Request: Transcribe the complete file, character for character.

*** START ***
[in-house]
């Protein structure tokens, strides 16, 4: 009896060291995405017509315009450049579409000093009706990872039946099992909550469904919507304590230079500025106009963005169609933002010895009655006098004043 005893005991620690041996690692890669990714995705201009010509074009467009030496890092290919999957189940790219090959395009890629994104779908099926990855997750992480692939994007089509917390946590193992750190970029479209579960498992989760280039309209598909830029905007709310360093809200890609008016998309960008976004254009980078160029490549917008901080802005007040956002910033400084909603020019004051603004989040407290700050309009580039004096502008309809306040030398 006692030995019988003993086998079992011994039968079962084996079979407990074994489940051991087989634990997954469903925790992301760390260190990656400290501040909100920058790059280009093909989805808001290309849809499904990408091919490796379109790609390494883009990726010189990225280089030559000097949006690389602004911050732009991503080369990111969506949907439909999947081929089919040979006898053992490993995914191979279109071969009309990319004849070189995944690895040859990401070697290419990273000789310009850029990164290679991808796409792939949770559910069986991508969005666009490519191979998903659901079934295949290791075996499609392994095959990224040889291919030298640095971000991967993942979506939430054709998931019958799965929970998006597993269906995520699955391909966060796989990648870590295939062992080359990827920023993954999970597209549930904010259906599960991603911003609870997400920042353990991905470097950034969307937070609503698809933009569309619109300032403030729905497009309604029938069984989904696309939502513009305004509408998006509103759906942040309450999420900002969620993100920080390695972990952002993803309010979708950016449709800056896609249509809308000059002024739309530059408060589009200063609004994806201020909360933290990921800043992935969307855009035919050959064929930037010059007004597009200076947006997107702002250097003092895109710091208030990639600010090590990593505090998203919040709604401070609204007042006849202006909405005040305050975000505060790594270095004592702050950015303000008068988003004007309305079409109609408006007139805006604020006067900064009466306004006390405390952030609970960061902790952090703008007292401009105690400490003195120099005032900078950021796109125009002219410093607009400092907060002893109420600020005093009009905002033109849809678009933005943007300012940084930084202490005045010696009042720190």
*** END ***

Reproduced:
[in-house]
């Protein structure tokens, strides 16, 4: 009896060291995405017509315009450049579409000093009706990872039946099992909550469904919507304590230079500025106009963005169609933002010895009655006098004043 005893005991620690041996690692890669990714995705201009010509074009467009030496890092290919999957189940790219090959395009890629994104779908099926990855997750992480692939994007089509917390946590193992750190970029479209579960498992989760280039309209598909830029905007709310360093809200890609008016998309960008976004254009980078160029490549917008901080802005007040956002910033400084909603020019004051603004989040407290700050309009580039004096502008309809306040030398 006692030995019988003993086998079992011994039968079962084996079979407990074994489940051991087989634990997954469903925790992301760390260190990656400290501040909100920058790059280009093909989805808001290309849809499904990408091919490796379109790609390494883009990726010189990225280089030559000097949006690389602004911050732009991503080369990111969506949907439909999947081929089919040979006898053992490993995914191979279109071969009309990319004849070189995944690895040859990401070697290419990273000789310009850029990164290679991808796409792939949770559910069986991508969005666009490519191979998903659901079934295949290791075996499609392994095959990224040889291919030298640095971000991967993942979506939430054709998931019958799965929970998006597993269906995520699955391909966060796989990648870590295939062992080359990827920023993954999970597209549930904010259906599960991603911003609870997400920042353990991905470097950034969307937070609503698809933009569309619109300032403030729905497009309604029938069984989904696309939502513009305004509408998006509103759906942040309450999420900002969620993100920080390695972990952002993803309010979708950016449709800056896609249509809308000059002024739309530059408060589009200063609004994806201020909360933290990921800043992935969307855009035919050959064929930037010059007004597009200076947006997107702002250097003092895109710091208030990639600010090590990593505090998203919040709604401070609204007042006849202006909405005040305050975000505060790594270095004592702050950015303000008068988003004007309305079409109609408006007139805006604020006067900064009466306004006390405390952030609970960061902790952090703008007292401009105690400490003195120099005032900078950021796109125009002219410093607009400092907060002893109420600020005093009009905002033109849809678009933005943007300012940084930084202490005045010696009042720190």